Objectification Theory contends that women self-objectify as a result of internalizing an observer’s perspective on their physical selves. Self-objectification has been examined as both a stable enduring trait and as a context dependent state. The present study aimed to assess the link between clothing, a neglected area of women’s appearance management, and self-objectification. Participants were 102 South Australian female undergraduate students who completed a questionnaire containing a trait measure of self-objectification, as well as four different scenarios varying in clothing worn and setting depicted, followed by state measures of self-objectification, negative mood, body shame, and body dissatisfaction. It was found that the scenarios involving revealing clothing (bathers) led to greater state self-objectification, body shame, body dissatisfaction and negative mood than the scenarios involving more modest clothing (sweater), especially for heavier women. In addition, the dressing room scenarios led to greater state self-objectification but less negative mood than the public scenarios. It was concluded that clothing represents an important contributor to the body and emotional experience of contemporary young women.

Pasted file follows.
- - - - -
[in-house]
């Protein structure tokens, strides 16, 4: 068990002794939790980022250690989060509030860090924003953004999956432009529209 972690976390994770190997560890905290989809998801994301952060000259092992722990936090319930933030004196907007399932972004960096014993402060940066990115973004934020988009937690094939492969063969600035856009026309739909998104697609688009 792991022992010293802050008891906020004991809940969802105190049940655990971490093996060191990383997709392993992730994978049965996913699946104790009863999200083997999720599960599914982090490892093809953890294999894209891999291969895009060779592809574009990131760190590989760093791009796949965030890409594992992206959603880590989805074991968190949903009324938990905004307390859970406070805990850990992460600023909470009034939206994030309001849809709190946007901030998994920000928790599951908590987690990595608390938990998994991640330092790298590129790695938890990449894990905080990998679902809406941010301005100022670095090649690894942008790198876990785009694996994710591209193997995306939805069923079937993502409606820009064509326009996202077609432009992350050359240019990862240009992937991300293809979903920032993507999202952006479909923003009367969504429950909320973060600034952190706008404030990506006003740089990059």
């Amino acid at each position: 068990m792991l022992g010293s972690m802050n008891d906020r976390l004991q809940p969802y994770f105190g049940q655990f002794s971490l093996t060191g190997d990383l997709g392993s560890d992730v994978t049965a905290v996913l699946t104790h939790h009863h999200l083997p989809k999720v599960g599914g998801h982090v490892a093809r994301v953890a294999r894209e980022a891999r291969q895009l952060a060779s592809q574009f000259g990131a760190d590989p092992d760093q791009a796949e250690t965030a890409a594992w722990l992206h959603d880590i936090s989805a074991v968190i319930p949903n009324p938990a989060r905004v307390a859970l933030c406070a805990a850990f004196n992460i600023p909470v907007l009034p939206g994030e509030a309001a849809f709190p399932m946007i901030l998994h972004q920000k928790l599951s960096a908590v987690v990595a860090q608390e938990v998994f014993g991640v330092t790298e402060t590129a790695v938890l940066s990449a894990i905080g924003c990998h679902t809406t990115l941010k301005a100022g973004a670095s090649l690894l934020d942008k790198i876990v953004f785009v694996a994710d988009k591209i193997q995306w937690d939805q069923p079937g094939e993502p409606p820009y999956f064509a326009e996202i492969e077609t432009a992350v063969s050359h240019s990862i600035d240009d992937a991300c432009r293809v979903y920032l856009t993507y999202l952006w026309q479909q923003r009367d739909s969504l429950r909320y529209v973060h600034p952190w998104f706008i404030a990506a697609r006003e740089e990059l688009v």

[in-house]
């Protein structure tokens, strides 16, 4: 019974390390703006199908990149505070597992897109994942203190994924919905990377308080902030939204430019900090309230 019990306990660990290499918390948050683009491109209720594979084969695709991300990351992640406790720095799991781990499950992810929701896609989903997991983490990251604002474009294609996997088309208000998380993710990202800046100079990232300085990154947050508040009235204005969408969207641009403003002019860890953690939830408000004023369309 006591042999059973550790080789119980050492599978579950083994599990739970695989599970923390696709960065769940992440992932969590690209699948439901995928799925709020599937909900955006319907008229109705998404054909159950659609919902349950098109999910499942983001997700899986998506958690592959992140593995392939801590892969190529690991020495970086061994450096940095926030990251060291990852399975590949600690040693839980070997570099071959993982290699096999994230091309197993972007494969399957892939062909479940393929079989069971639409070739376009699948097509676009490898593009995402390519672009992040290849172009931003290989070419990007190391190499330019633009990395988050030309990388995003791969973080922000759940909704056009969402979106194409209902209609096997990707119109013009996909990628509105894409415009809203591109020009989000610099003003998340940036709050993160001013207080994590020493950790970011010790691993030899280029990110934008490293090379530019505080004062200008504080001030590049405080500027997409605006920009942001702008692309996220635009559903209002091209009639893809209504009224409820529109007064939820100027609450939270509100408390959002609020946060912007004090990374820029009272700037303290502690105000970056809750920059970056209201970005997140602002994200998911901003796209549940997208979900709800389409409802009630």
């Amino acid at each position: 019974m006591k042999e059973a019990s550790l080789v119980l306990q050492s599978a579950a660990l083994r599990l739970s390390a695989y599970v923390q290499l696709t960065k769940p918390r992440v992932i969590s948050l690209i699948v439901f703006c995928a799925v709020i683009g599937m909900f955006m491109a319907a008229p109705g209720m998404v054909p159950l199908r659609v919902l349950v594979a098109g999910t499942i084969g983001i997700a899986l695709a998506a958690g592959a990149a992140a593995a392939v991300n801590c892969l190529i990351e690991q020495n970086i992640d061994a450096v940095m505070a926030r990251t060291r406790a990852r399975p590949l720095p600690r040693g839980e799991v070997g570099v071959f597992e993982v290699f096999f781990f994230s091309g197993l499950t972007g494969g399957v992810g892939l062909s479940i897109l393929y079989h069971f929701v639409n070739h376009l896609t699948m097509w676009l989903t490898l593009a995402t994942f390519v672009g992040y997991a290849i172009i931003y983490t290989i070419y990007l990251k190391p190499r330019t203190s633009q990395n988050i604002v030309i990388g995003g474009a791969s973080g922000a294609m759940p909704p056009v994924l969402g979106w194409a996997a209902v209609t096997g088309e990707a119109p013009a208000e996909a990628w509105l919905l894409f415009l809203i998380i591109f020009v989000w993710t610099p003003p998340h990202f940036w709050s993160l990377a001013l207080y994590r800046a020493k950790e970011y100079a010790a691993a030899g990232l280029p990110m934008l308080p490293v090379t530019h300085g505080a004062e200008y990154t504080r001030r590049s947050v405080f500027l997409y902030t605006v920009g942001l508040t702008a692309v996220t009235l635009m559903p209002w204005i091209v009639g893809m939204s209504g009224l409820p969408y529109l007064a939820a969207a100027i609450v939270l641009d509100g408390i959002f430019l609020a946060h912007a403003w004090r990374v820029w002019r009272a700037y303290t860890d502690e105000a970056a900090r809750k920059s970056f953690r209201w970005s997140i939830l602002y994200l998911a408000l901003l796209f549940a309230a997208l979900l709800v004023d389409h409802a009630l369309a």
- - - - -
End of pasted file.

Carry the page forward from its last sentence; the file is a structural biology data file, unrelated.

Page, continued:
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Tiggemann, M., Andrew, R. Clothes Make a Difference: The Role of Self-Objectification. Sex Roles 66, 646–654 (2012). https://doi.org/10.1007/s11199-011-0085-3
- Objectification theory
- Body shame
- Body dissatisfaction